A further drawback involves the forces required for stressing the conventional anchoring assembly. At some point during the installation of the anchoring device, force is exerted on the components of the device, instead of being exerted upon the soil, because of its “mechanical stop” that serves as “limiting means.” This can provide false readings of the strength of the installation.

Another drawback is the need for large equipment to lift the anchor because of the weight of the long anchor assembly.

Yet a further drawback is that the conventional anchoring device is very difficult to retrieve from inside its earthen hole, if after the installation is complete its top portion falls below grade, i.e., below the top surface of the earthen hole it was installed in.

According, there is a need for apparatus and method for installing a SAFE Foundation which is less expensive and much easier to handle while providing any length required.

It is therefore an object of the present invention to provide apparatus and method for installing a SAFE Foundation which is less expensive and much easier to handle while providing any length required.

It is another object of the present invention to provide apparatus and method for installing a SAFE Foundation that can be readily available in the field and easy to assemble in the field to match any required length, eliminating the need to install special lengths.

It is yet another object of the present invention to provide apparatus and methods for installing a SAFE Foundation that eliminate the need to drill a deeper earthen hole, when the installer is forced to use a longer anchoring device, by providing the installer with apparatus and methods to match any length required by the foundation to be installed with it.

It is still another object of the present invention to provide apparatus and methods for installing a SAFE Foundation that can meet any unforeseen length requirement because of unexpected soil conditions.

It is a further object of the present invention to provide apparatus and methods for installing a SAFE Foundation which always exerts the installation forces upon the soil instead of exerting the forces upon its components.

It is yet a further object of the present invention to provide apparatus and methods for installing a SAFE Foundation which is easily retrievable, even when its top portion falls down below the surface, at the top of the earthen hole it was installed in.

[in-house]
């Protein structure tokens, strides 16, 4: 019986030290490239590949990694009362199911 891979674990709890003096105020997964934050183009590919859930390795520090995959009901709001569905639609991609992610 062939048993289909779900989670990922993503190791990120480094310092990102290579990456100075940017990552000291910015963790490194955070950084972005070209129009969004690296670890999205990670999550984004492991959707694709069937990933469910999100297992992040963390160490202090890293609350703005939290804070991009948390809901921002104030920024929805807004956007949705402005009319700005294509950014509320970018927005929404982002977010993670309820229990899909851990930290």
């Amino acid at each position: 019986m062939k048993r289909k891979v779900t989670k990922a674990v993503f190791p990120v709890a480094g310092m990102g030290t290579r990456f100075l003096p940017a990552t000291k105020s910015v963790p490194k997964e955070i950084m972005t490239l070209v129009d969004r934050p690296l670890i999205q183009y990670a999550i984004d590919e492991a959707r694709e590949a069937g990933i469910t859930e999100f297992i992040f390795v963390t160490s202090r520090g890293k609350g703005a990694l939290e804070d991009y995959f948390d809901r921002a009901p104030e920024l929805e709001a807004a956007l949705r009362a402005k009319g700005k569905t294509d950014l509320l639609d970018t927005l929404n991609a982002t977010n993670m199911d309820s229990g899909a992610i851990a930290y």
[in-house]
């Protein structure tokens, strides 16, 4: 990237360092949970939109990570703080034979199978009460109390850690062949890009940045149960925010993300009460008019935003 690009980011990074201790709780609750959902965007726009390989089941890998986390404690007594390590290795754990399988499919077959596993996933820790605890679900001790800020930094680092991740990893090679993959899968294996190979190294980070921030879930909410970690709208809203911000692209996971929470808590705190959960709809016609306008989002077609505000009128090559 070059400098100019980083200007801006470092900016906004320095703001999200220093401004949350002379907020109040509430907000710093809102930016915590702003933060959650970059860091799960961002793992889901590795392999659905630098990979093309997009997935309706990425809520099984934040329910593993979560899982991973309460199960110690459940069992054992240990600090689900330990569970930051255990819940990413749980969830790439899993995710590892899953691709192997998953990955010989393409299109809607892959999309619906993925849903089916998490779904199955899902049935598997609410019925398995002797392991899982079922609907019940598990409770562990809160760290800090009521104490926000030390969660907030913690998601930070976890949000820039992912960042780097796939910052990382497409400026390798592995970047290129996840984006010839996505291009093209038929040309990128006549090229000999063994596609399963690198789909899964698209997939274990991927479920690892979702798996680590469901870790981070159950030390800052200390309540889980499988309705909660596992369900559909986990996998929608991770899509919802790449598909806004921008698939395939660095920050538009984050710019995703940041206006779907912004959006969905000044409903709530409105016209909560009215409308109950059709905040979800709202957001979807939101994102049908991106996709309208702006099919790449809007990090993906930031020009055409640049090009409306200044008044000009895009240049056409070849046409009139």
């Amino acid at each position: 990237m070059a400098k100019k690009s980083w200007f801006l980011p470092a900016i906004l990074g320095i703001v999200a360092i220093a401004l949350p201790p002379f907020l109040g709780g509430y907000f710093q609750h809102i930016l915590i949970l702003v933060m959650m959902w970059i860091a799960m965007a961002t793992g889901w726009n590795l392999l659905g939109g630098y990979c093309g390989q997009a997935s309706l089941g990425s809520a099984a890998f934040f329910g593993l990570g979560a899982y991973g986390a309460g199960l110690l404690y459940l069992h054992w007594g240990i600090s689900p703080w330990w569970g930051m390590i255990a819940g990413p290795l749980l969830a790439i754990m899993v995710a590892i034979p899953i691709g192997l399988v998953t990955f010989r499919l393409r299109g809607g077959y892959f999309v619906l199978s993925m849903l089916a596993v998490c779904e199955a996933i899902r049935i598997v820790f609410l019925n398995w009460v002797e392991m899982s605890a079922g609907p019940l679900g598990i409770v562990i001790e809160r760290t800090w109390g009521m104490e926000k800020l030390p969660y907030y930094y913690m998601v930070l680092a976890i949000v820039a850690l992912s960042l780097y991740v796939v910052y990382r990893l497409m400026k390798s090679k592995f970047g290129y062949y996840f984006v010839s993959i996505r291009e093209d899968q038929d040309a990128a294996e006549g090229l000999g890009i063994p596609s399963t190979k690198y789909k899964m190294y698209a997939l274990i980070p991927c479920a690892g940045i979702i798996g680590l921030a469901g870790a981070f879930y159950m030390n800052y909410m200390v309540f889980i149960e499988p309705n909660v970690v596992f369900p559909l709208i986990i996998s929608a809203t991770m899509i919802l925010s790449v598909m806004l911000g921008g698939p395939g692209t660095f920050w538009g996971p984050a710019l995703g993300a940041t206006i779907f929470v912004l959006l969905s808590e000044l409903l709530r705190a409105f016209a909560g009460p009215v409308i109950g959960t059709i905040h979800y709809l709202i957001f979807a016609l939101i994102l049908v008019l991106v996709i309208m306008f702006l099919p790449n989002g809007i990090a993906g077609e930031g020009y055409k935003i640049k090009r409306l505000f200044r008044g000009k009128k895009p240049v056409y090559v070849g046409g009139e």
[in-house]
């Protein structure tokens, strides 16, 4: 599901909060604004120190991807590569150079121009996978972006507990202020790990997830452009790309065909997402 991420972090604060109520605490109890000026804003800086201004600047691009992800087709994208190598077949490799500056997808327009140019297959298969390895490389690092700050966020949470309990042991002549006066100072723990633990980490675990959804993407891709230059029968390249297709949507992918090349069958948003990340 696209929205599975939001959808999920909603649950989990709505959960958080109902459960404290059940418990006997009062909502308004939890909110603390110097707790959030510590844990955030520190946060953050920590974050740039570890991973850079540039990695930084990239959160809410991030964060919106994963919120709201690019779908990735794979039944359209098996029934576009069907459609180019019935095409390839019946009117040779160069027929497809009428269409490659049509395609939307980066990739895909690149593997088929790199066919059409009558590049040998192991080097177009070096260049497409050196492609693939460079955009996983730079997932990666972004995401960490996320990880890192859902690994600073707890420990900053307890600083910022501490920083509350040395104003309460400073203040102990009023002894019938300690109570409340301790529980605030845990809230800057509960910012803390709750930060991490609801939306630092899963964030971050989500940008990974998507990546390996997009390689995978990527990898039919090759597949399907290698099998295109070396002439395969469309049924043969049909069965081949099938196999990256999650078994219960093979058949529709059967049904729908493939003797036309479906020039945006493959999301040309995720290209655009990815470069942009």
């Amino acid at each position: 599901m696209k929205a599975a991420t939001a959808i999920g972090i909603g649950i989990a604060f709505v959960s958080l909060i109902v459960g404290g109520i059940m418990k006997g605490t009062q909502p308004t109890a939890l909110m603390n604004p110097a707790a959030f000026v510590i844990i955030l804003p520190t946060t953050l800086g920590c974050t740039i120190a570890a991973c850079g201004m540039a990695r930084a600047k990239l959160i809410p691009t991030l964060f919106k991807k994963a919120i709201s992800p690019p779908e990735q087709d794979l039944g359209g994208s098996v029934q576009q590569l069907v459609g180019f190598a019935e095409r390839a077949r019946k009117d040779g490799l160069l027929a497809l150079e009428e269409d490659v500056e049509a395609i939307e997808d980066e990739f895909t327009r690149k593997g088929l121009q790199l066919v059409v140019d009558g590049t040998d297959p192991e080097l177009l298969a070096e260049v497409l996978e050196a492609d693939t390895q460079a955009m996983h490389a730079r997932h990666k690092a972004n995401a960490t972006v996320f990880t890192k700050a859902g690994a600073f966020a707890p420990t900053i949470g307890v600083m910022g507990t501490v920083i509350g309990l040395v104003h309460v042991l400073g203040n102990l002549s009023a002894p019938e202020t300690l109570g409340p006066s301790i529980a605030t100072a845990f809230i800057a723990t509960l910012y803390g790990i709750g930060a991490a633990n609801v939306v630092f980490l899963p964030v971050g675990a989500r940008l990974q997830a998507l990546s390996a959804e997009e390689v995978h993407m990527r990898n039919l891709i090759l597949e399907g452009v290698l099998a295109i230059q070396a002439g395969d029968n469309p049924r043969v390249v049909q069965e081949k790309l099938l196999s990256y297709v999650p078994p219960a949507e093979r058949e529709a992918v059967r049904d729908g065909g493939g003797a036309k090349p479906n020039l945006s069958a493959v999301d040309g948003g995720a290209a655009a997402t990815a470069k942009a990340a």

These and other objects of the present invention will become apparent to those skilled in the art from a careful review of the detailed description which follows.

SUMMARY OF THE INVENTION

The apparatus and method of the present invention provide for installation of a novel segmented foundation and anchoring device of any required length. The installation of the novel segmented foundation uses an anchoring device manufactured in a multitude of lengths, e.g., in one aspect in increments of six inches. The apparatus and method of the present invention provide for installing a segmented foundation which is less expensive and much easier to handle while providing any length required. The apparatus and method of the present invention provide for installing a segmented foundation that can be readily available in the field and easy to assemble in the field to match any required length, eliminating the need to install special lengths. The novel segmented foundation and anchoring device eliminate the need to drill a deeper earthen hole, when the installer is forced to use a longer anchoring device, by providing the installer with apparatus and methods to match any length required by the foundation to be installed with it, and meet any unforeseen length requirement because of unexpected soil conditions. The apparatus and method of the present invention provide for installing a novel segmented foundation and anchoring device which always exert the installation forces upon the soil instead of exerting the forces upon its components, and which are easily retrievable, even when the top portion falls down below the surface, at the top of the earthen hole it was installed in.